When Your Dog’s Behavior Gets the Best of You
It happens to the best of us. You start your morning walk with your dog. Expectations are high. You think, this is a new day and I can handle whatever situation comes our way. Your stride is confident. Your dog is keeping step close at our side, leash loose, nose in the air. Then it happens…the neighbor and her dog come strolling around the corner. And in an instant your dog turns into a creature exhibiting behaviors akin to those of a caged elephant. You struggle to control the barking, lunging, embarrassing dog behavior that you swore your dog would never possess.
It doesn’t take long for your behavior in this situation to deteriorate to a level below that of your dog’s reaction. You become one in the same. Jumping, yelling, lunging, barking, tugging, you name it. You do everything and anything you can think of to mediate the situation. All the while not realizing you are making the situation worse.
You feel defeated. You have succumbed to having a human reaction to a dog behavior.
When dogs and humans started living and working together each became more and more accustomed to the other’s moods and behaviors. Dogs show us much about ourselves. We are connected to them in such a way that it’s easy to forget they are dogs, not little furry people.
Dog Behavior vs Human Behavior
So when they react to a situation with a uniquely dog behavior like barking at another dog or grabbing free food from the counter when our backs are turned; it can surprise us. Then we in turn have a human reaction.
We get startled, upset and often angry as a response. We even lose our cool sometimes. It feels natural to yell “no!” or “bad dog!” It’s a uniquely human reaction. As the handler, what we need to decipher here is what exactly we are reacting to. It’s normal to feel embarrassed or angry when our dog barks at another passing dog. As humans we see that as a failure of training on our part. We feel like our dog is behaving rudely. When in reality, sometimes it’s just your dog’s way of saying “hey, I’m over here…whatcha up to?” or “hey, you make me a little nervous so stay away.”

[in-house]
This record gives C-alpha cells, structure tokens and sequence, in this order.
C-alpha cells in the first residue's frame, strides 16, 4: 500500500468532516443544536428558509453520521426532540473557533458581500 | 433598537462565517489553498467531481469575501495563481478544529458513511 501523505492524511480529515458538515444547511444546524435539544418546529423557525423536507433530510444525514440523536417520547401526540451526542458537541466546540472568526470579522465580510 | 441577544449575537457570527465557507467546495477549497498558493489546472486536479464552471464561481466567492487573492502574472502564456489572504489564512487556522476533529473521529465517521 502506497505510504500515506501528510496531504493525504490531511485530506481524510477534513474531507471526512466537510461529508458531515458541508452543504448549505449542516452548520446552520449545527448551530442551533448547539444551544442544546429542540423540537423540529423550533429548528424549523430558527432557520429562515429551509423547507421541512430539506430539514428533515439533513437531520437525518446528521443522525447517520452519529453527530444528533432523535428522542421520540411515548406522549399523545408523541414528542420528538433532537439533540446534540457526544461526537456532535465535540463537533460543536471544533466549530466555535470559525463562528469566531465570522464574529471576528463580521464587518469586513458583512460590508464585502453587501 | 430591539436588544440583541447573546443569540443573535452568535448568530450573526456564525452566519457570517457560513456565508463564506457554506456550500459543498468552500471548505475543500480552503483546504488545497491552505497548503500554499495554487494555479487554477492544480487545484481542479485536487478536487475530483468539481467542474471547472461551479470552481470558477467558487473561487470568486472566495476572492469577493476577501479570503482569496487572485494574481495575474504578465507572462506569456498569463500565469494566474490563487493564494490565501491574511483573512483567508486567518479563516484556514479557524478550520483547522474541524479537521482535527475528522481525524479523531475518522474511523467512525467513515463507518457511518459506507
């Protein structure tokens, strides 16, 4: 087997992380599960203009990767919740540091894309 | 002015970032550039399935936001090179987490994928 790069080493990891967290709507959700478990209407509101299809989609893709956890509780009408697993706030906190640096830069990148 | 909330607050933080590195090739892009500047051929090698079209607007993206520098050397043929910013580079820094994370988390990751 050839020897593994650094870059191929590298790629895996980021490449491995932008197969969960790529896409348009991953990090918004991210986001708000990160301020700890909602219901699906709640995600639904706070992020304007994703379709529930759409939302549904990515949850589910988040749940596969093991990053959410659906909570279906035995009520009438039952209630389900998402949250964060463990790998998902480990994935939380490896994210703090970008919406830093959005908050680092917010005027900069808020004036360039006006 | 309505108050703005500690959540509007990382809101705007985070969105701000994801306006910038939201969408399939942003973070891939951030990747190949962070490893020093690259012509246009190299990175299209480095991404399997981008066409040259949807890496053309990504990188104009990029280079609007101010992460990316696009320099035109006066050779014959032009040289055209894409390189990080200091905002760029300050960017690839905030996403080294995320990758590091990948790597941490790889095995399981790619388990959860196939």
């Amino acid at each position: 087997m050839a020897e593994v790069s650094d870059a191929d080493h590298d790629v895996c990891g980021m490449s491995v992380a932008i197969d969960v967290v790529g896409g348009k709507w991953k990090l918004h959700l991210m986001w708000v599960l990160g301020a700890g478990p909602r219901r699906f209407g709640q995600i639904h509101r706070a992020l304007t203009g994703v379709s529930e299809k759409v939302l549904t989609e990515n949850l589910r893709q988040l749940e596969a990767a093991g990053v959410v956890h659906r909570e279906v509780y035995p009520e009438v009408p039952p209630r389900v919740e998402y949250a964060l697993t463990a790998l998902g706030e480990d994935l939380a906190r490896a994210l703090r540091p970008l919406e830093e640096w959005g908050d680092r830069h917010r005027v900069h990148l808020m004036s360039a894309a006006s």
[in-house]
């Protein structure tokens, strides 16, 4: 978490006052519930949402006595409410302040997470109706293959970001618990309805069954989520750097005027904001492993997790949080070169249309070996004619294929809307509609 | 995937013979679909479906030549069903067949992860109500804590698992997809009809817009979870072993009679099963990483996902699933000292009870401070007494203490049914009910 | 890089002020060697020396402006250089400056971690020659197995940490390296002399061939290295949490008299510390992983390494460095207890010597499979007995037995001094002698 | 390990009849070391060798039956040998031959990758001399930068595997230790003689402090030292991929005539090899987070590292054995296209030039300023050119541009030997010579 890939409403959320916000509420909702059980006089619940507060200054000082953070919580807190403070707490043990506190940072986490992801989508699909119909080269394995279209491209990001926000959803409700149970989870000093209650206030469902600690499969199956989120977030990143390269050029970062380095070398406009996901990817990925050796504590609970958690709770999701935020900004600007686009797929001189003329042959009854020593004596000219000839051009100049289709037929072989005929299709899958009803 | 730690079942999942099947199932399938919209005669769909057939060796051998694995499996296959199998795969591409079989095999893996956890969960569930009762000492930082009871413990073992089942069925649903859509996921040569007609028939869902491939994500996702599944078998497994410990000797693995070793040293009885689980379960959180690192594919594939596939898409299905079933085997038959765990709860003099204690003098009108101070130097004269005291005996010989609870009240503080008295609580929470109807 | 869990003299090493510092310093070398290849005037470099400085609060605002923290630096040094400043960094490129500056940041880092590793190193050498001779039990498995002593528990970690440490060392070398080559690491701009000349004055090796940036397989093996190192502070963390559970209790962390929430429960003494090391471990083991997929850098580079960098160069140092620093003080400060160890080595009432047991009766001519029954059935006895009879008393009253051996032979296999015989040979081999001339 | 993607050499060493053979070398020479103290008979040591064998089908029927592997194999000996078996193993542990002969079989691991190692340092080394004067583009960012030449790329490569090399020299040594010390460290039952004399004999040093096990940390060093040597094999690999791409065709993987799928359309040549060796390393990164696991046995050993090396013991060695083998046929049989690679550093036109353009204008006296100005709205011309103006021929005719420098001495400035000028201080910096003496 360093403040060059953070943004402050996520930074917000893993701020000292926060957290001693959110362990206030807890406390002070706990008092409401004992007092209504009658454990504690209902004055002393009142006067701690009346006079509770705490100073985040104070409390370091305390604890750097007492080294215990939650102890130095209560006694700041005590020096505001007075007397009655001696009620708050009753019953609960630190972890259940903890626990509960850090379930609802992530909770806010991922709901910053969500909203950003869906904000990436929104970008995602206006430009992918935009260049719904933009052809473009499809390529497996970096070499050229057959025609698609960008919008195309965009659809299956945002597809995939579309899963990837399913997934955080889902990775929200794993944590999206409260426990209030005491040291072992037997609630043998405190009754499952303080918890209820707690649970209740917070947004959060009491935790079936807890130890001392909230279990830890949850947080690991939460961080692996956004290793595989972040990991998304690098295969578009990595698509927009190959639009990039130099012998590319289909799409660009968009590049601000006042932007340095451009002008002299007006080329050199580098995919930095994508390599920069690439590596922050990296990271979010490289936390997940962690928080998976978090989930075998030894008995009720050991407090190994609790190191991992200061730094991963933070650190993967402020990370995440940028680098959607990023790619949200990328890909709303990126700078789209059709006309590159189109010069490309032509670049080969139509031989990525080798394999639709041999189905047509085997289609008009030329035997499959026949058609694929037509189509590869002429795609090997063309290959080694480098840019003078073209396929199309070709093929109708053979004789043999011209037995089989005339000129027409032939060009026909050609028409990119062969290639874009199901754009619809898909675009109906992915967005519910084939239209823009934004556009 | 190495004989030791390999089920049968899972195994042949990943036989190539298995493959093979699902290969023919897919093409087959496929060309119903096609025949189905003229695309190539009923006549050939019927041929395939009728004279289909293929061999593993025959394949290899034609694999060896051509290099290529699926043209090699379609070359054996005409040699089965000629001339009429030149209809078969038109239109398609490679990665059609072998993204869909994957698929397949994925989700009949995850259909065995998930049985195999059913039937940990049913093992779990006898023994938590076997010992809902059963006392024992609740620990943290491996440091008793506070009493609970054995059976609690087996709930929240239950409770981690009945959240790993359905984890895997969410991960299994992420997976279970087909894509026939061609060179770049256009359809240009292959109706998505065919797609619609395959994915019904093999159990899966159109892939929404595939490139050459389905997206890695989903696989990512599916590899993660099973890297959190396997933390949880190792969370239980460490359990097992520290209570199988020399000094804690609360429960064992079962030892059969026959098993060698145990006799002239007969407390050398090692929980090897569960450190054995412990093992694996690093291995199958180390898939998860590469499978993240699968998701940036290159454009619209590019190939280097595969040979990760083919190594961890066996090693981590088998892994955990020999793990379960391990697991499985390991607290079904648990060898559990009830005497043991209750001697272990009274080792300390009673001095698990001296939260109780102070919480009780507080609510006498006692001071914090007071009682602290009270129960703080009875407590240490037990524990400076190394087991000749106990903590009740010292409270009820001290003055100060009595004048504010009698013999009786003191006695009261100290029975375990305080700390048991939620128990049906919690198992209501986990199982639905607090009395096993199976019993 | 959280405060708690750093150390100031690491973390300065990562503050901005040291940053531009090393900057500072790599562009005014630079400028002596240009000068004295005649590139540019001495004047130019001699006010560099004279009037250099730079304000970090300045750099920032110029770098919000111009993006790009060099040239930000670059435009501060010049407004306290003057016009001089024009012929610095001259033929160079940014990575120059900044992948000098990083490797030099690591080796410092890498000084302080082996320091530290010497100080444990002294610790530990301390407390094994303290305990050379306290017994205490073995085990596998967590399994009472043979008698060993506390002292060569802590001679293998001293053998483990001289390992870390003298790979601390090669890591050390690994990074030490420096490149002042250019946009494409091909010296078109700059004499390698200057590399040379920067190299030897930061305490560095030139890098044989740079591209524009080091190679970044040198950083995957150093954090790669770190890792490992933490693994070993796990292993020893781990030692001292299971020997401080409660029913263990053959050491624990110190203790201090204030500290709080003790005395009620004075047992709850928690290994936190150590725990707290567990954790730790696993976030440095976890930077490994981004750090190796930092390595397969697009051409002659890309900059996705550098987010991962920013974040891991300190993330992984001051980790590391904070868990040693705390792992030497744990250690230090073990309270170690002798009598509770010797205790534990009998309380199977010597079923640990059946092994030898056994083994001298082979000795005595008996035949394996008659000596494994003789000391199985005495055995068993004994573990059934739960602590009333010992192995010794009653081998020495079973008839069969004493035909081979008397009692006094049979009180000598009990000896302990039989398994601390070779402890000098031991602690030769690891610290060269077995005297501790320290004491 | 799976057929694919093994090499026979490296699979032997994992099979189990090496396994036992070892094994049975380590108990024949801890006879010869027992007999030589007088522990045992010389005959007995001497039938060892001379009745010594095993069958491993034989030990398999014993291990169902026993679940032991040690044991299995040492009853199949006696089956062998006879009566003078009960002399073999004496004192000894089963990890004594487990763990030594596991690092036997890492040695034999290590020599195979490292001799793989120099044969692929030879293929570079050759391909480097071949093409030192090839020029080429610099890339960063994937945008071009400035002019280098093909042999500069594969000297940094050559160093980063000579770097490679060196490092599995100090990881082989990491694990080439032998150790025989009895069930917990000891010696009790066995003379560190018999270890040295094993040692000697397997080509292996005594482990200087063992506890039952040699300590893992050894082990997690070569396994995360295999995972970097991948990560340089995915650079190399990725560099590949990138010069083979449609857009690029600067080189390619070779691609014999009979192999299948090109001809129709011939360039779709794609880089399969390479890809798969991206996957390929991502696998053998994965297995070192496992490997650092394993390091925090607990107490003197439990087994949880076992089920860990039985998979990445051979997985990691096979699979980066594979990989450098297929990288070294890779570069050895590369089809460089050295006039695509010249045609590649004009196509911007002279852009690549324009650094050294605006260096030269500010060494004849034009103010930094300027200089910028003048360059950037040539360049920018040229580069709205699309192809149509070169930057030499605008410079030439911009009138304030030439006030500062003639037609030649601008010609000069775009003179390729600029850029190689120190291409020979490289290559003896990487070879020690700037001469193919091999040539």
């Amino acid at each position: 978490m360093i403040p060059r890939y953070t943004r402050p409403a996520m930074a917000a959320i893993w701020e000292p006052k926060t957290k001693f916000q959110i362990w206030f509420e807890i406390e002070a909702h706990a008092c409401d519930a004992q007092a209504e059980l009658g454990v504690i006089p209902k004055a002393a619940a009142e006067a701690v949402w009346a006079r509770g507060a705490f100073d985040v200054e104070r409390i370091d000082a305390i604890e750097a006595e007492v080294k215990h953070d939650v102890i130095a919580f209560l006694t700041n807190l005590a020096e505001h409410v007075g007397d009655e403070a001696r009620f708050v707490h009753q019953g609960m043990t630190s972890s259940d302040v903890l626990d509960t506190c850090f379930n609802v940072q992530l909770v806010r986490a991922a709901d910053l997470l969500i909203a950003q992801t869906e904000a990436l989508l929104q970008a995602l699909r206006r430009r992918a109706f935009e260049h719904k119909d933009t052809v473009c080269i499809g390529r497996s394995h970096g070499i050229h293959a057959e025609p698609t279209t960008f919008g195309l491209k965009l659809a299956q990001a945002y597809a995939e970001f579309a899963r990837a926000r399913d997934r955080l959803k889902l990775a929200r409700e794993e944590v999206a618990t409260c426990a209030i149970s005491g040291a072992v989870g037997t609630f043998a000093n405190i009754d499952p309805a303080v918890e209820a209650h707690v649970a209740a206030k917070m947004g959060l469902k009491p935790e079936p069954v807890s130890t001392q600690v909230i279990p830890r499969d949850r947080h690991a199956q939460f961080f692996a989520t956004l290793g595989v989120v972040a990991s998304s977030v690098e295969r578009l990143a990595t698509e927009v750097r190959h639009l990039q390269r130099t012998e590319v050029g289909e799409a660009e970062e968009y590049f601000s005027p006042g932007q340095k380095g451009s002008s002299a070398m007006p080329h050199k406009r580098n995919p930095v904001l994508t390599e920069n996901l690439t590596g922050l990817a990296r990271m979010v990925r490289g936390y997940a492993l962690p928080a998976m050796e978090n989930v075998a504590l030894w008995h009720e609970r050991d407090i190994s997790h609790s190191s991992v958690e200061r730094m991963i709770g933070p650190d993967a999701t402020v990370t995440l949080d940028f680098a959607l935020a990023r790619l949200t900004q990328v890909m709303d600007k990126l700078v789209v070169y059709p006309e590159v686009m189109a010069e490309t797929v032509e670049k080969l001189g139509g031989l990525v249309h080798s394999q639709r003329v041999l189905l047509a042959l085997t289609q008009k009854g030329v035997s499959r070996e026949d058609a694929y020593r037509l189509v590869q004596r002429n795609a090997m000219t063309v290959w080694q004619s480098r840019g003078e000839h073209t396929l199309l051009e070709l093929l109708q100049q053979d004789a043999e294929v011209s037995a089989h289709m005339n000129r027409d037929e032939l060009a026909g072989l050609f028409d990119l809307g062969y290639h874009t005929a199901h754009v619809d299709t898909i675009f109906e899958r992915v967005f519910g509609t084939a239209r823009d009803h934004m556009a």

This is where the spiral behavior effect happens. When we react like this, it creates anxiety in us and our dogs can feel it. Remember that a dog interacts with the world through the eyes of a dog no matter how much we see our best sides in them. The more you make of a situation the more it will become one. Yelling doesn’t change the behavior but serves to escalates the tension.
As the pack leader shake it off, move on and have fun. Try the walk again another day. Don’t give up. Keep calm and try again.
Call For Backup
If this dog behavior continues, it might be time to call for reinforcements. Call a qualified trainer. This can help in many ways. Most importantly an outside party, such as a trainer, has less emotion involved in the situation and therefore can remain calm enough to de-escalate and teach your dog to react differently.
Sonoran Dog Care is here to help. Call us to schedule an evaluation. 602-428-4411